Students who are on the waiting list or failed to qualify for admissions are usually their clients. Some of the qualified freshers also buy the illicit service to get seats in the dormitories.
And after JCD's attack on the demonstrating students who were blockading the street in front of the college all through Monday night to press home their six-point demand, the principal said some students of the college were engaged in 'dating their boyfriends all through the night on the street'. She took a stand in favour of the JCD leaders terming the demonstrating students 'street girls'.
On March 19 the Education Ministry issued a letter and removed Professor Feroza Begum from her post as principal and appointed her as Officer on Special Duty (OSD).

CNG-run vehicles won't lower fare
The government's had recently made an attempt to lower the fare of Compressed Natural Gas (CNG) run passenger vehicles but that has faced a lot of opposition from the transport owners. Communications Minister Nazmul Huda had made the proposal to the CNG run bus owners at a meeting, saying that they are charging fare similar to diesel run vehicles though the cost of CNG is much lower than that of diesel. But the bus owners rejected the proposal stating that there is a limited number of CNG buses currently running on test basis, and such a move might discourage the bus owners from introducing more such buses. The bus owners further stated that only China and India produce such CNG-run vehicles and it's troublesome to collect such vehicles. The owners of CNG run three wheeler auto-rickshaw owners were not present at the meeting though they were invited. Though there is a fixed rate for a three-wheeler at Tk 300 per day, the vehicle owners charge Tk 500-600 per day, forcing the drivers to demand extra money above the meter bill. The drivers too cannot complain as their number is higher than the number of vehicles, and hence, the owners get the scope to exploit the drivers. The minister decided to sit separately with the CNG run auto-rickshaw owners on the issue.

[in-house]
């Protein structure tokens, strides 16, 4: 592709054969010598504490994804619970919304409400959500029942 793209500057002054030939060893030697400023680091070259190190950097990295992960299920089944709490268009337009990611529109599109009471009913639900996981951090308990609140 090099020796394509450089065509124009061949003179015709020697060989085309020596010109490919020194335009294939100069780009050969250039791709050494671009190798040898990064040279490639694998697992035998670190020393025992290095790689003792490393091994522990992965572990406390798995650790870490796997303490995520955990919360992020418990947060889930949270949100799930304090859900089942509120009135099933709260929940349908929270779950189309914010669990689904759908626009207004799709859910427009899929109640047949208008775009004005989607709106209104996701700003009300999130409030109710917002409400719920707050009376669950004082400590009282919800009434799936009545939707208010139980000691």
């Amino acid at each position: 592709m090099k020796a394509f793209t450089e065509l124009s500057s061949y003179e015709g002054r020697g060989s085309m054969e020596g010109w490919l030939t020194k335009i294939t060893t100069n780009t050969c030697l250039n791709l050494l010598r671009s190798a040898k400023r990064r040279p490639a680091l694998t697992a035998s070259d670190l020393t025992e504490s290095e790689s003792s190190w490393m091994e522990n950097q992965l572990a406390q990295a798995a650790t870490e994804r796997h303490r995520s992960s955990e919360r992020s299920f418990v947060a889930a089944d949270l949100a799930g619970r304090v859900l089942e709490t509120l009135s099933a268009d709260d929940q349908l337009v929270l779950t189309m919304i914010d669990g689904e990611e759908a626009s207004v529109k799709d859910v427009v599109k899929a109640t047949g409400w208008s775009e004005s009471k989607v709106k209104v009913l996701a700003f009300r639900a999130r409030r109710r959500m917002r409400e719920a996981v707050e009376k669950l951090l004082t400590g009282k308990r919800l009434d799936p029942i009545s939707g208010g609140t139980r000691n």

Text Recording and the Role of the Cellphone Firms